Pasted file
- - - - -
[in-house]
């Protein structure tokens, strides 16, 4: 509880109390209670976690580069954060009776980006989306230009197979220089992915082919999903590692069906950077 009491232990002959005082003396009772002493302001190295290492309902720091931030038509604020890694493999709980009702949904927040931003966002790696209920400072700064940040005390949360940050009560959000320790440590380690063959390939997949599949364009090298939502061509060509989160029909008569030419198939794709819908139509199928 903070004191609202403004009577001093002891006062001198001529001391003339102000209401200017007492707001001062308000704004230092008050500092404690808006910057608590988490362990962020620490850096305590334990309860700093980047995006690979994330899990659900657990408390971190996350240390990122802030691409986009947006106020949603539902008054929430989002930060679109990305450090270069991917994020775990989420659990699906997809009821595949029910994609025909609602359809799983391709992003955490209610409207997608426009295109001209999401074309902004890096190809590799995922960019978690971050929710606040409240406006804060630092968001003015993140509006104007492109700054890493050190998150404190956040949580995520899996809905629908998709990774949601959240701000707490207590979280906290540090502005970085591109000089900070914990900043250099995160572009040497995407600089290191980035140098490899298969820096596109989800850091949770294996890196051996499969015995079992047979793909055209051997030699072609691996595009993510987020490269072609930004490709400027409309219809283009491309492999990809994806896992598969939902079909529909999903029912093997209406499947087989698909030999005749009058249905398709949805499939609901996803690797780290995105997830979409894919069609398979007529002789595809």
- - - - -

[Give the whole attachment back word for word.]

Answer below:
[in-house]
């Protein structure tokens, strides 16, 4: 509880109390209670976690580069954060009776980006989306230009197979220089992915082919999903590692069906950077 009491232990002959005082003396009772002493302001190295290492309902720091931030038509604020890694493999709980009702949904927040931003966002790696209920400072700064940040005390949360940050009560959000320790440590380690063959390939997949599949364009090298939502061509060509989160029909008569030419198939794709819908139509199928 903070004191609202403004009577001093002891006062001198001529001391003339102000209401200017007492707001001062308000704004230092008050500092404690808006910057608590988490362990962020620490850096305590334990309860700093980047995006690979994330899990659900657990408390971190996350240390990122802030691409986009947006106020949603539902008054929430989002930060679109990305450090270069991917994020775990989420659990699906997809009821595949029910994609025909609602359809799983391709992003955490209610409207997608426009295109001209999401074309902004890096190809590799995922960019978690971050929710606040409240406006804060630092968001003015993140509006104007492109700054890493050190998150404190956040949580995520899996809905629908998709990774949601959240701000707490207590979280906290540090502005970085591109000089900070914990900043250099995160572009040497995407600089290191980035140098490899298969820096596109989800850091949770294996890196051996499969015995079992047979793909055209051997030699072609691996595009993510987020490269072609930004490709400027409309219809283009491309492999990809994806896992598969939902079909529909999903029912093997209406499947087989698909030999005749009058249905398709949805499939609901996803690797780290995105997830979409894919069609398979007529002789595809």